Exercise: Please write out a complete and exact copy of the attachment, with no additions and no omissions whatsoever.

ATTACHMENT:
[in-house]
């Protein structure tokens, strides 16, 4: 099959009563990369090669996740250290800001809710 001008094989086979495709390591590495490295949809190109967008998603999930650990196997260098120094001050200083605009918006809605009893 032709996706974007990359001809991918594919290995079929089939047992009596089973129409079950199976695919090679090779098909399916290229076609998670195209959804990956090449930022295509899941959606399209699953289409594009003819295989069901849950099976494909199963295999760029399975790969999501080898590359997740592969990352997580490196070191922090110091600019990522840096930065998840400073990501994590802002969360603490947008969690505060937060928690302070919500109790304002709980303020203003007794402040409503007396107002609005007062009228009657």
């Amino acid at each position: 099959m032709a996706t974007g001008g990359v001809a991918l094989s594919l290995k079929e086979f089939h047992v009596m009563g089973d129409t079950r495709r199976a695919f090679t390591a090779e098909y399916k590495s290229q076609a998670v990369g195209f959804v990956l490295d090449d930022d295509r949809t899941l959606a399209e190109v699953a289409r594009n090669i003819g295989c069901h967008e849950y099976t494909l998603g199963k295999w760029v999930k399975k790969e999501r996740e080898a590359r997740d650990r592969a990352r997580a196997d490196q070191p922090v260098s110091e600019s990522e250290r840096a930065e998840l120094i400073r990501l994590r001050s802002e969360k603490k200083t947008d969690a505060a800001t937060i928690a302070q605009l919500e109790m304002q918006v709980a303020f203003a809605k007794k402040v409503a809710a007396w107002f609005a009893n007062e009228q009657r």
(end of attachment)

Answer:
[in-house]
């Protein structure tokens, strides 16, 4: 099959009563990369090669996740250290800001809710 001008094989086979495709390591590495490295949809190109967008998603999930650990196997260098120094001050200083605009918006809605009893 032709996706974007990359001809991918594919290995079929089939047992009596089973129409079950199976695919090679090779098909399916290229076609998670195209959804990956090449930022295509899941959606399209699953289409594009003819295989069901849950099976494909199963295999760029399975790969999501080898590359997740592969990352997580490196070191922090110091600019990522840096930065998840400073990501994590802002969360603490947008969690505060937060928690302070919500109790304002709980303020203003007794402040409503007396107002609005007062009228009657």
């Amino acid at each position: 099959m032709a996706t974007g001008g990359v001809a991918l094989s594919l290995k079929e086979f089939h047992v009596m009563g089973d129409t079950r495709r199976a695919f090679t390591a090779e098909y399916k590495s290229q076609a998670v990369g195209f959804v990956l490295d090449d930022d295509r949809t899941l959606a399209e190109v699953a289409r594009n090669i003819g295989c069901h967008e849950y099976t494909l998603g199963k295999w760029v999930k399975k790969e999501r996740e080898a590359r997740d650990r592969a990352r997580a196997d490196q070191p922090v260098s110091e600019s990522e250290r840096a930065e998840l120094i400073r990501l994590r001050s802002e969360k603490k200083t947008d969690a505060a800001t937060i928690a302070q605009l919500e109790m304002q918006v709980a303020f203003a809605k007794k402040v409503a809710a007396w107002f609005a009893n007062e009228q009657r």